President's Initiatives

2012-2013 President’s Symposium and White Paper Project

Illustration of Davidge Hall with "Civitas" carved into the stone
Civility as a Core Instructional Value 

The 2012-2013 topic aims to answer the following question: How can the University Instill Civility as a Core Instructional Value in Educating Health, Legal and Human Services Professionals?  This topic will provide the opportunity to continue the interdisciplinary conversation begun in the 2011-2012 academic year while shifting the focus to the importance of Civility on a health science, human service and law campus. Examining Civility and how it affects our campus-community should provide a seamless transition from the 2011-2012 discussion of the University’s role in Urban Renewal. 

The 2012-2013 topic aims to answer the following question: How can the University Instill Civility as a Core Instructional Value in Educating Health, Legal and Human Services Professionals?  

This topic will provide the opportunity to continue the interdisciplinary conversation begun in the 2011-2012 academic year while shifting the focus to the importance of Civility on a health science, human service and law campus. Examining Civility and how it affects our campus-community should provide a seamless transition from the 2011-2012 discussion of the University’s role in Urban Renewal. 

Image of front cover from Fellows' White Paper   
Click here to read the Fellows' White Paper.

Click here to view the Speakers Series.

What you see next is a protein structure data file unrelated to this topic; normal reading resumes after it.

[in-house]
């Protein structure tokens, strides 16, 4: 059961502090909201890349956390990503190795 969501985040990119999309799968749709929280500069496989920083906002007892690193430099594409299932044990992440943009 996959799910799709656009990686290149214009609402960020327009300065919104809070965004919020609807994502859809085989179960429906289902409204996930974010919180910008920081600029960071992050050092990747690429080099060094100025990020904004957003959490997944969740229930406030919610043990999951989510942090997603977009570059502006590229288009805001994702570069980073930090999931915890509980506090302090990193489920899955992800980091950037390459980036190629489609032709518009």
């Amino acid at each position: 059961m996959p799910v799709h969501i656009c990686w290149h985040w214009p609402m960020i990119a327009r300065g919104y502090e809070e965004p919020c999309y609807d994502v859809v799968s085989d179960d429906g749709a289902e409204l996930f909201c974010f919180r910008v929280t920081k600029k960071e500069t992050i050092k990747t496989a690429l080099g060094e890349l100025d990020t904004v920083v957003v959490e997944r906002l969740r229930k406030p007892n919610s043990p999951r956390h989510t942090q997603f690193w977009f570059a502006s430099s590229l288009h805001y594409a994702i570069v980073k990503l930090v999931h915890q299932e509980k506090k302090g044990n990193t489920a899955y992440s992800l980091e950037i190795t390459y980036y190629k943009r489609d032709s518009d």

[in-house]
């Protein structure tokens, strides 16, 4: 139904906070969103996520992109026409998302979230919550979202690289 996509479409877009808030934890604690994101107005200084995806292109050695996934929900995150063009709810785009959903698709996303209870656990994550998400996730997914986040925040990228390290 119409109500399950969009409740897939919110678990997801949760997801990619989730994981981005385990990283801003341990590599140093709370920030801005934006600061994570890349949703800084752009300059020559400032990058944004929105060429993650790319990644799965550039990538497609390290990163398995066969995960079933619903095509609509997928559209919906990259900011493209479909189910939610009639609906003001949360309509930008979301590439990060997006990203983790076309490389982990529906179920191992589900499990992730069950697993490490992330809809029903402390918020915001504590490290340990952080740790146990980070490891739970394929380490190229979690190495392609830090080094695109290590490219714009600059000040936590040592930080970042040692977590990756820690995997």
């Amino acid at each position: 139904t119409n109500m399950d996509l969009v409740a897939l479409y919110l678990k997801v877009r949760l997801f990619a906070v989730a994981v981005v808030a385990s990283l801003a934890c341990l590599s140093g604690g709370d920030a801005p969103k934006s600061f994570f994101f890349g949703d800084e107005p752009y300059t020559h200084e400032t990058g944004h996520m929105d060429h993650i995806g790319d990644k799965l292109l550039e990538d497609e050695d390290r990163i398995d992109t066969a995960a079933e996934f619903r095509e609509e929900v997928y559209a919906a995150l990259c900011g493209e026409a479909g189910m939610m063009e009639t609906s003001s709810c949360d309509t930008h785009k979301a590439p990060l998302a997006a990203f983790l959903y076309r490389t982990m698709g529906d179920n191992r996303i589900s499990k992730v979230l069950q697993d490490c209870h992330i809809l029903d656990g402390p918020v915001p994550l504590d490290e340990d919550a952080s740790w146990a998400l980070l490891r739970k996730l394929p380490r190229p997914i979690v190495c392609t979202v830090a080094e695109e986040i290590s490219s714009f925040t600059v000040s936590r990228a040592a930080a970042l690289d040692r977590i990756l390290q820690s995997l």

Click here to meet the 2012-2013 President's Fellows.

Click here to view the Lunch & Learn workshops featuring UMB resident experts.

In the broadest sense, ci­vility is about good citizenship and about consciousness regarding how our actions affect the larger community.*  It is about more than good manners and courtesy. In our changing society, civility requires that we do more than just passively ‘tolerate’ the changes that are taking place around us (cultural diversity, individualism and increase use of technology). It involves mindfully adapting our own behavior in the light of others’ needs.** Civility causes people to feel valued, shows respect toward individuals and contributes to mutual respect, positive reciprocity, effective communication and team collaboration.  These themes can easily be tied to those outlined in the University of Maryland’s Strategic Plan; however, many universities are involved in in-depth conversations on how to encourage and enhance civility on their campus.


* Aaronson, Mark Neal, “Be Just to One An­other: Preliminary Thoughts on Civility, Moral Character and Professionalism,” 8 St. Thomas L. Rev. 113, 116–17 (1995).
** Baggini, J. (2004) ‘How to live, love (and text) in the 21st century’ The Guardian, 25 November